7 Reality Checks for the Workaholic Member of a Farm Family


The Farm Workaholic: 7 Reality Checks and A Subscription to Making Change

by | Nov 19, 2019 | Uncategorized

The Farm Workaholic: 7 Reality Checks and A Subscription to Making a Change

Farming is one of those businesses where you live at your workplace. There’s no line between work and home. It seems work is always just out the back door (because it is!) This can cause a farmer to become a workaholic. 

The reality is, working too much is killing farmers and their families.

Imagine your entire body slumped at the kitchen table, worn hands stroking graying hair and rubbing red, glassy eyes. Perhaps you don’t need to imagine it because it’s already your reality. 

When work is an addiction.

People with work addictions see their jobs “as an escape and find it difficult to be emotionally present to their families,” says Dr. Bryan Robinson. Robinson is the author of Chained to the Desk…a Guidebook for Workaholics, Their Partners and Children, and the Clinicians Who Treat Them

Many farm families push really hard in calving season, seeding, haying, and harvest…but a healthy farm family takes the time to renew, rest, recreate, and have fun.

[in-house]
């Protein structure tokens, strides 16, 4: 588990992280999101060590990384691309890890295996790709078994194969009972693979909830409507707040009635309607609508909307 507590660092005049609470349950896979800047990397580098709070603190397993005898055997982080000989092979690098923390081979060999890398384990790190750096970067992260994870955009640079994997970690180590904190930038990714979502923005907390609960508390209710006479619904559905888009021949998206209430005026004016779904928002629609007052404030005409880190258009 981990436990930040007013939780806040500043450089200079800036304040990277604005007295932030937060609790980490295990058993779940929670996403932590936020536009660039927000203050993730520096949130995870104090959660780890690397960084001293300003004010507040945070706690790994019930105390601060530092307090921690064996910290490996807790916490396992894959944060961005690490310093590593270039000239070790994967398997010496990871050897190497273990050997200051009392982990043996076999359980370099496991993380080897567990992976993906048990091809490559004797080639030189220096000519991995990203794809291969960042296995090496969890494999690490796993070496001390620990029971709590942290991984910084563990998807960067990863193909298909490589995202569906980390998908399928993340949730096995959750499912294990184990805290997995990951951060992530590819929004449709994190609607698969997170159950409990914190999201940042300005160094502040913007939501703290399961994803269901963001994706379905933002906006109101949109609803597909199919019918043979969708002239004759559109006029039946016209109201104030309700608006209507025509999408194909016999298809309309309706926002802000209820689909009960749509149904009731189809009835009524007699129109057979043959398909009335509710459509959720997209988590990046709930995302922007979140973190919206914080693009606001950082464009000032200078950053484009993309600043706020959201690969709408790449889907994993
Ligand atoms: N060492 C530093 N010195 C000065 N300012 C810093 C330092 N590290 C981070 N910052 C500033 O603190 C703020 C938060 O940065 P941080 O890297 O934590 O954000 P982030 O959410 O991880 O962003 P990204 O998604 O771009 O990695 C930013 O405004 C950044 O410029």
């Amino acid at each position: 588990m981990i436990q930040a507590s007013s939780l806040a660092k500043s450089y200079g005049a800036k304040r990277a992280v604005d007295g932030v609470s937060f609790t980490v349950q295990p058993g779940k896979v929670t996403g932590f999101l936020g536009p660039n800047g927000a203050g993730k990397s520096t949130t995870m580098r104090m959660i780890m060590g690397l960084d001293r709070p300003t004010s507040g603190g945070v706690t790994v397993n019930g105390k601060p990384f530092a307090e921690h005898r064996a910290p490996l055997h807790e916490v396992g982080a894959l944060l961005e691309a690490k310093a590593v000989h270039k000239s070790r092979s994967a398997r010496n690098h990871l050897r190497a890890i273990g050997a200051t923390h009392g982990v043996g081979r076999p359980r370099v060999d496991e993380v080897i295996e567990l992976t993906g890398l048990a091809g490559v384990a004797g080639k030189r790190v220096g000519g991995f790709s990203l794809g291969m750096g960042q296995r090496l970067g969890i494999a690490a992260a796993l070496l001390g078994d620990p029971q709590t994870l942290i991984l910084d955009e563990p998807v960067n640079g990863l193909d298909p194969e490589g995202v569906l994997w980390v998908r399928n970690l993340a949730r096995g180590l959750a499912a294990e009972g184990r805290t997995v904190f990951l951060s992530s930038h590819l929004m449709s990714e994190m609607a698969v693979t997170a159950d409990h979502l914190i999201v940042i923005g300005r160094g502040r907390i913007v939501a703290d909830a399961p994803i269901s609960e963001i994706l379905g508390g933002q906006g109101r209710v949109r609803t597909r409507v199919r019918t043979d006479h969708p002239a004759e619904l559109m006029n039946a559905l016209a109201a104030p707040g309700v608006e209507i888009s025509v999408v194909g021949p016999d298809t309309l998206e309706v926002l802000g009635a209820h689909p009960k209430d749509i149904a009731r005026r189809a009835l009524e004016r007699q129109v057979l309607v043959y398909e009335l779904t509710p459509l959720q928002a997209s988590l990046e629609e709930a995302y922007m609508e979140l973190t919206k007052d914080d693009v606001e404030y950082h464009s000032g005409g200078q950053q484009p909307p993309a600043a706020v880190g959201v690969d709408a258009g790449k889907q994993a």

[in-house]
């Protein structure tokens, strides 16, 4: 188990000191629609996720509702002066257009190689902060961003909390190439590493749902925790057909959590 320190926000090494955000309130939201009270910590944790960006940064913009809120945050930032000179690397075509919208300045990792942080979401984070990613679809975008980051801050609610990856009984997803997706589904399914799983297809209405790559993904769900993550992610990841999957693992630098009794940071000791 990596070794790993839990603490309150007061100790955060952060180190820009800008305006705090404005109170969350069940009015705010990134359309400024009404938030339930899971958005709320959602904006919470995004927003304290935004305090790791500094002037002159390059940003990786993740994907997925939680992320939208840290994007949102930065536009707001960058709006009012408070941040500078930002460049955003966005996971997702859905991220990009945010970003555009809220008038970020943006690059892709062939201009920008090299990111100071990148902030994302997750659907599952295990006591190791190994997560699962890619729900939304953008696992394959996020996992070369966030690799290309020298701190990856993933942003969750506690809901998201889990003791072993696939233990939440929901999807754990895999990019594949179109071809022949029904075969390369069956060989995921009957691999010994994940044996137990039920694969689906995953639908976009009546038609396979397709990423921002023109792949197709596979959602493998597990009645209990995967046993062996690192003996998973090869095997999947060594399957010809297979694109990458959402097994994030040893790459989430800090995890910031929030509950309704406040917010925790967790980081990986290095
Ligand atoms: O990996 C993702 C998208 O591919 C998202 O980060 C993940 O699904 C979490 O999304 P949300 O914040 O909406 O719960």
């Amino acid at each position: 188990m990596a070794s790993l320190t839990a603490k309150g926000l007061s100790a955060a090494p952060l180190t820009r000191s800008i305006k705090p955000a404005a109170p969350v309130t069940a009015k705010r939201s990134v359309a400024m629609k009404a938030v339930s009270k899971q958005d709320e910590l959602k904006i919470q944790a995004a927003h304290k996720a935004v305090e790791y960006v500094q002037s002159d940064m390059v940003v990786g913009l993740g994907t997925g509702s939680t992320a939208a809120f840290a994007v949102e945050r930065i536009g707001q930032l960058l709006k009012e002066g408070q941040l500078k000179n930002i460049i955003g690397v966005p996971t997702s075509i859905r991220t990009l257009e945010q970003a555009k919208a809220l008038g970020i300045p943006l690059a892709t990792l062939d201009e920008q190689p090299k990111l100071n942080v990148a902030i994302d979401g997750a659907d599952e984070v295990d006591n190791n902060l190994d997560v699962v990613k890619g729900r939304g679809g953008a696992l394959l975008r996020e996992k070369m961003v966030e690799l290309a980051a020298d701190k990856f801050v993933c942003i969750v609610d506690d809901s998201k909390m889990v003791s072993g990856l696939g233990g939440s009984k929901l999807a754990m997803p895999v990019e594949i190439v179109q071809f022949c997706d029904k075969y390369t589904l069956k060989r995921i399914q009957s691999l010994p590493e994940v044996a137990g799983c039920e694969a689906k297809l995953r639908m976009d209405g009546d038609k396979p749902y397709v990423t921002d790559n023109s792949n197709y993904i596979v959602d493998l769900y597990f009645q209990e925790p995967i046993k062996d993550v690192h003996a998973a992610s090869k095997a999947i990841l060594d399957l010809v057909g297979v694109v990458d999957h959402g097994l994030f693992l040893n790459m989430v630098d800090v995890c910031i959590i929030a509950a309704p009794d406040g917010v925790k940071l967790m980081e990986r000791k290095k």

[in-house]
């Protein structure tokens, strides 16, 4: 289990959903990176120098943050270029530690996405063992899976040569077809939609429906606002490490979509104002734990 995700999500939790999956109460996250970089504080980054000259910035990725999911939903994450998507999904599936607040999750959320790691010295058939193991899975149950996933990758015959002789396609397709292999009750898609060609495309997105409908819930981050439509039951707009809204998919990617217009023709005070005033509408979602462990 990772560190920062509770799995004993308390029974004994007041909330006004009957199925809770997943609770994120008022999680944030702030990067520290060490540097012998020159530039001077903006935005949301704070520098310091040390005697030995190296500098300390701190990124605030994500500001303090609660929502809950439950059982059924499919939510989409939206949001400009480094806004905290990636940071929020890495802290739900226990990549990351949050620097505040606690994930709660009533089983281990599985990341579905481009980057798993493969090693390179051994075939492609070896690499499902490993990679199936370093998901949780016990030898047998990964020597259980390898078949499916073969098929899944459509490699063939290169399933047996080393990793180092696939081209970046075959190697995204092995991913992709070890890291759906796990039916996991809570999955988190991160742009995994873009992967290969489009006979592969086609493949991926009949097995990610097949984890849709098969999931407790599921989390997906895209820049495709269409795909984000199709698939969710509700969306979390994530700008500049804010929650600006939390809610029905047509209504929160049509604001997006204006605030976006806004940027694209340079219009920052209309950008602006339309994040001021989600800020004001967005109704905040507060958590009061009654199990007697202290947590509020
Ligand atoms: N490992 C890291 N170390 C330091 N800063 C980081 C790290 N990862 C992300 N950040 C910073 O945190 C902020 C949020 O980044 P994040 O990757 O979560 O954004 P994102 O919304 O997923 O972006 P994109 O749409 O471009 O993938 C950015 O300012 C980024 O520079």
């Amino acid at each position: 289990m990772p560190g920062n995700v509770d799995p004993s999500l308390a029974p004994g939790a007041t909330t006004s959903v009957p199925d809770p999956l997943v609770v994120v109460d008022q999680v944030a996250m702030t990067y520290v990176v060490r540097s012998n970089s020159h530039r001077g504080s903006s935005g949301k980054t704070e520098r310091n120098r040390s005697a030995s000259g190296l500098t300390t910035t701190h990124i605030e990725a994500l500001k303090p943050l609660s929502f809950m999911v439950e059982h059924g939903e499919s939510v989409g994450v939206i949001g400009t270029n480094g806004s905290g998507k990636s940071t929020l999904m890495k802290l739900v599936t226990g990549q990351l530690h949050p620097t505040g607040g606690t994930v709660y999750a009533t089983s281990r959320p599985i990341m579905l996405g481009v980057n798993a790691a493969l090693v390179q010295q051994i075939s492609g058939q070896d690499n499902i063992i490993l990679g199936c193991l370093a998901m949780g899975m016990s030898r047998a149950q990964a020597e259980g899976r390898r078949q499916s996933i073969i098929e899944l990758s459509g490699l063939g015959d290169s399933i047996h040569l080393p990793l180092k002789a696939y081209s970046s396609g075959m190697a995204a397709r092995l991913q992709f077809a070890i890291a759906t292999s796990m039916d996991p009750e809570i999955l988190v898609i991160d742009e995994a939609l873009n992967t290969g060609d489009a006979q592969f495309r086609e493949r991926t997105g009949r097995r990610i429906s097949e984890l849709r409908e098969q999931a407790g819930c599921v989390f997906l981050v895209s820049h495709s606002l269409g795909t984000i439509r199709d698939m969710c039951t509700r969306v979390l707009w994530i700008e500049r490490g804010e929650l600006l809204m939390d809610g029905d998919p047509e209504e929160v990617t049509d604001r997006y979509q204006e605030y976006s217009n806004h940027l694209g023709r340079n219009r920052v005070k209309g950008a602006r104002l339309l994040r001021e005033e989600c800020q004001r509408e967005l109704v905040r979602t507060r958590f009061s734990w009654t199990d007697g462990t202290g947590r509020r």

On the contrary, a workaholic follows self-imposed demands, can’t regulate their work habits, and just don’t know how to have fun with their families because they work too much.

Farm men tend to wake up one day in their late fifties and realize they haven’t developed any hobbies.

They know how to work, but as the signs of re-invention or retirement start appearing, they wake up knowing that work consumes them. Some of their spouses have even stopped asking for dates to have fun. 

Here’s why date nights are an important part of marriage fitness for farm couples.

Work addiction “masquerades as a positive addiction,” says Robinson. 

When did you ever hear someone praise the next generation for choosing not to put in the long hours as the farming founders did? (On that note, here are 10 Things Millenial Farmers Want)

The hard-working farmer is praised for always being in the field at sunrise, and working 16-hour days. He is deemed a “really hard-working guy” and wears this label like a badge of honor.

Did anyone ask the family members if Dad was present for the special parties, Sunday afternoon fun, or a child’s baseball game?

Men and women alike need to assess if they have supports built into their farm family habits to prevent workaholism from taking root.

7 Reality Checks for Farm Families